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pression,) of being hanged within a week. He still pursued the composition of his celebrated poem of Gondibert; and even was master enough of his temper and abilities, to write a letter to his friend Hobbes, give ing some account of the progress he had made in it; and offering some criticisms on the nature of that kind of poetry.
Our author, 'was younger son of Mr. John D'Avenant, who was a citizen of Oxford, being a very substantial vintner, and keeping a large tavern, afterwards known by the name of the crown, in that city, where, in 1621, he attained to the honour of being elected mayor. This son was born at Oxford, in February, 1605; and very early in life, gave tokens of a lively and promising genius. He received the rudiments of grammatical learning from Mr. Edward Sylvester, who kept a school in the parish of All Saints, Oxford; and in the year 1621, being that of his father's mayoralty, he was entered a member of Lincoln-College, in that university, in order to complete his academical studies, ' VOL 1.
under Mr. Daniel Hough. Here, however, he took no degree ; nor, according to Wood's opinion, made any long residence. That writer, absolutely informing us, (at the same time that he acknowledges the strength of his genius ; and even distinguishes him by the title of Sweet Swan of Isis,) that he was, nevertheless, considerably deficient in university learning. On his quitting the university, he became one in the retinue of the magnificently disposed Frances Duchess of Richmond, out of whose family he removed, into that of the celebrated Sir Folke Greville, Lord Brook:- but after the unhappy death of that nobleman, in 1628, being then left without a patron, although not in distressed circumstances, it is probable, that views of profit, as well as amusement, might induce him to an exertion of his genius, as he, in the ensuing year, produced his first play called, Albovine, King of the Lombards, which met with great success. For the eight succeeding years, he passed his time in the service of the Muses, and a constant attendance at court, where he was much caressed by all the great wits ; among whom, we find him in the closest intimacy with the Earl of Dorset, Lord Treasurer Weston, and the accomplished Endyinion Porter.
In consequence of this extensive personal interest, and the peculiar patronage of the Queen, he was, in the year 1637, promoted to the Laureat, which was vacant by the death of Ben Johnson, and for which Thomas May stood as his competitor. In the life of that poet, the reader will find related the resentinent he shewed on the loss of this election; and it will equally appear in the course of this gentleman's history, with what ardent gratitude and unshaken zeal for the cause of the Royal Family, he repaid this mark of their esteem for him ; for as soon as the civil war broke out, he demonstrated his loyalty to the King, not only in word but action.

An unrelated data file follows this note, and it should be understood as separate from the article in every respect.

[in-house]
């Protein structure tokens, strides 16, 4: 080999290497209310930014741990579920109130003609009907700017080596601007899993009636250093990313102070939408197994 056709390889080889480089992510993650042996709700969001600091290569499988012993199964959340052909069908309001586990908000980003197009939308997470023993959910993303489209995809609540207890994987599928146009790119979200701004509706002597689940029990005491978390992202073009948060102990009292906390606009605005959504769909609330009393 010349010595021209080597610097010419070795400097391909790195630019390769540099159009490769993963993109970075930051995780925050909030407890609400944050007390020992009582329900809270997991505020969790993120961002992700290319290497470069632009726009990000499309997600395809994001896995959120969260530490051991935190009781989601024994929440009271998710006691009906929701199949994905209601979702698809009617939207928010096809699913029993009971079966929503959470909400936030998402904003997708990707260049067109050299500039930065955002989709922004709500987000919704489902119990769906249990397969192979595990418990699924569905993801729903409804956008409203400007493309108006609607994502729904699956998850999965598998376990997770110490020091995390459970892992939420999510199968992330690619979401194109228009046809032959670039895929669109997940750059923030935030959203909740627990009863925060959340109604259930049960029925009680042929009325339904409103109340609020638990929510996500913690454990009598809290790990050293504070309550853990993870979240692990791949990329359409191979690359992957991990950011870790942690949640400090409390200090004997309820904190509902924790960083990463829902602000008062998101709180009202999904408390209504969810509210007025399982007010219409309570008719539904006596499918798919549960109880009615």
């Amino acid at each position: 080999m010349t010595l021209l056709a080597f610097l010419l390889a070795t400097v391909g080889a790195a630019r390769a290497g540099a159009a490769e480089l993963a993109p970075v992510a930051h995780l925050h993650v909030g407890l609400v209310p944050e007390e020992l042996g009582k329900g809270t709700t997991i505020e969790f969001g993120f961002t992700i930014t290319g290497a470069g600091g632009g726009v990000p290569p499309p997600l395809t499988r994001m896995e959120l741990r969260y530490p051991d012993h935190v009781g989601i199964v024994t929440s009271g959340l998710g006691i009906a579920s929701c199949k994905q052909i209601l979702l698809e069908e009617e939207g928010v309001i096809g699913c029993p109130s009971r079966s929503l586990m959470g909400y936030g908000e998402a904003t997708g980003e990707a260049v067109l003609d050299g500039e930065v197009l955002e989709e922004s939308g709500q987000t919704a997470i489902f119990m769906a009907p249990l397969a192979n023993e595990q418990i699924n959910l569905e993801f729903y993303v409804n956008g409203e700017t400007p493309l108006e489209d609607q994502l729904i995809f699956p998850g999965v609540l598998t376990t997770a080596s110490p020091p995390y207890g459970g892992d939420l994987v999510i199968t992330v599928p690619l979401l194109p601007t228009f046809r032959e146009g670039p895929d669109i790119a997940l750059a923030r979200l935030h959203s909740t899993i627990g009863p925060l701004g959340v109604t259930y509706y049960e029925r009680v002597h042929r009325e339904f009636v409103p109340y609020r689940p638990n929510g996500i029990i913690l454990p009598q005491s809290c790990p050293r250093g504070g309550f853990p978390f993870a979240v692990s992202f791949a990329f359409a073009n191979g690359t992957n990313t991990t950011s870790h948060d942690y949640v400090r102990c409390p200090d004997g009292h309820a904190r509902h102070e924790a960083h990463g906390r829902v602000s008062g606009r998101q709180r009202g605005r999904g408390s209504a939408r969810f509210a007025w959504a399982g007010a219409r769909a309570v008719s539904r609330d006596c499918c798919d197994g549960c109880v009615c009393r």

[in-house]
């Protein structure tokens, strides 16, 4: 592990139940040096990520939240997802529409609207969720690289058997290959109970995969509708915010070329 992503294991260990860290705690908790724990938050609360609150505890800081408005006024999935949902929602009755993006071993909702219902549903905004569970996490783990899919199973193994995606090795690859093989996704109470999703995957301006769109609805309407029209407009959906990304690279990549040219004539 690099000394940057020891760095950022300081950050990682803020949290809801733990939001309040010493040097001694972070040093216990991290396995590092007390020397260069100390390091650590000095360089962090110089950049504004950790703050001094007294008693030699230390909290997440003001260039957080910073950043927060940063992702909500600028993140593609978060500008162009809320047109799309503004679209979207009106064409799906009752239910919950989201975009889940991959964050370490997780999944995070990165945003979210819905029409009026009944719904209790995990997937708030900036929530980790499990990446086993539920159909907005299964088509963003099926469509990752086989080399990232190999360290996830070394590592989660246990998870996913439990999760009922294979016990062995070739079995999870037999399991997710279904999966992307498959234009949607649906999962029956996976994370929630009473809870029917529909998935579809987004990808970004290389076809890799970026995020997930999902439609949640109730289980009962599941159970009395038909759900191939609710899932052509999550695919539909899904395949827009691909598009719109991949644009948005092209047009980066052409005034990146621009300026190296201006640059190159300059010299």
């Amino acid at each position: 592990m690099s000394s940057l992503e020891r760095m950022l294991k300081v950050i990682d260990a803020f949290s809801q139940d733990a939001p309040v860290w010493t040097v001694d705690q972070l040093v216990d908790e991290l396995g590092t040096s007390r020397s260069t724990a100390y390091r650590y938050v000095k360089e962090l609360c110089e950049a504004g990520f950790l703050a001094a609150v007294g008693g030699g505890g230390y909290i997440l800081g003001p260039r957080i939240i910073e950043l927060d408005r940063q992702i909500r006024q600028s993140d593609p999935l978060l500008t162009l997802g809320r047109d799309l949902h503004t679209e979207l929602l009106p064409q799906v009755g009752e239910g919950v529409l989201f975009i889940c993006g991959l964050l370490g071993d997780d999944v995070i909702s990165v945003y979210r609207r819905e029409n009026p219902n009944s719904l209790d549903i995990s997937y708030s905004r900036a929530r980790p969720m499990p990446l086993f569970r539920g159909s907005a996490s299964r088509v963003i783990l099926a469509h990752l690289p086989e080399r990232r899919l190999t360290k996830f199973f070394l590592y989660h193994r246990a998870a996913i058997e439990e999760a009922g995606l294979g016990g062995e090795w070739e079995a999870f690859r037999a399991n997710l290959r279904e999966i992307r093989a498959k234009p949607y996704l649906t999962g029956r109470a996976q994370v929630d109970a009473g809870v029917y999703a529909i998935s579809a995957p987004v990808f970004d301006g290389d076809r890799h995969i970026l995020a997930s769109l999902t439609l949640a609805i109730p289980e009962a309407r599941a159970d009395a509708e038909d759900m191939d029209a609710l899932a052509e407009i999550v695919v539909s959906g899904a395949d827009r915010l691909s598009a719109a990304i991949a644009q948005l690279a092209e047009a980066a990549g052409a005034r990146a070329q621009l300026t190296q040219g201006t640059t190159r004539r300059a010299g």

In May 1641, he was accused by the parliament of being concerned in a design to seduce the army from their adherence to the parliamentary authority, and a proclamation being issued for the apprehending, him, and others engaged in that design, he was stopped at Feversham, sent up to London, and put under the custody of a sergeant at arms. From hence, in the month of July following, he was bailed, and soon after found it necessary to withdraw to France. In this attempt to fly, however, he was not much more successful than in the former, reaching no farther than Canterbury before he was again seized, and obliged to undergo a very strict examination. Whether he was put into confinement on this occasion, or suffered to proceed on his journey, is a point that his biographers have not explained; but it was not very long, we find, before he joined the Queen in France, where he staid some time, till accompanying some military stores, which that Princess sent over for the use of the Earl of Newcastle, he was entertained by his lordship, who had been
his old friend and patron in the station of lieutenant-general of the Ordnance.
In his military capacity he appears to have behaved well, for at the siege of Gloucester in 1643, he received the honour of knighthood from the King, as an acknowledgment of his bravery and signal services; but, on the declining of the King's affairs, so far as to be beyond retrieving, Sir William once more returned to France, where he changed his religion for that of the church of Rome, and remained for a considerable time with the Queen and Prince of Wales. By them he was held in high esteem, and appears to have been entrusted with some important negociation in 1646, and particularly employed by the Queen in an attempt, though an unsuccessful one, to prevail on King Charles I. to comply with some temporising steps which she considered as necessary to his interests. In 1650 an ingenious project having been formed for sending a select number of ar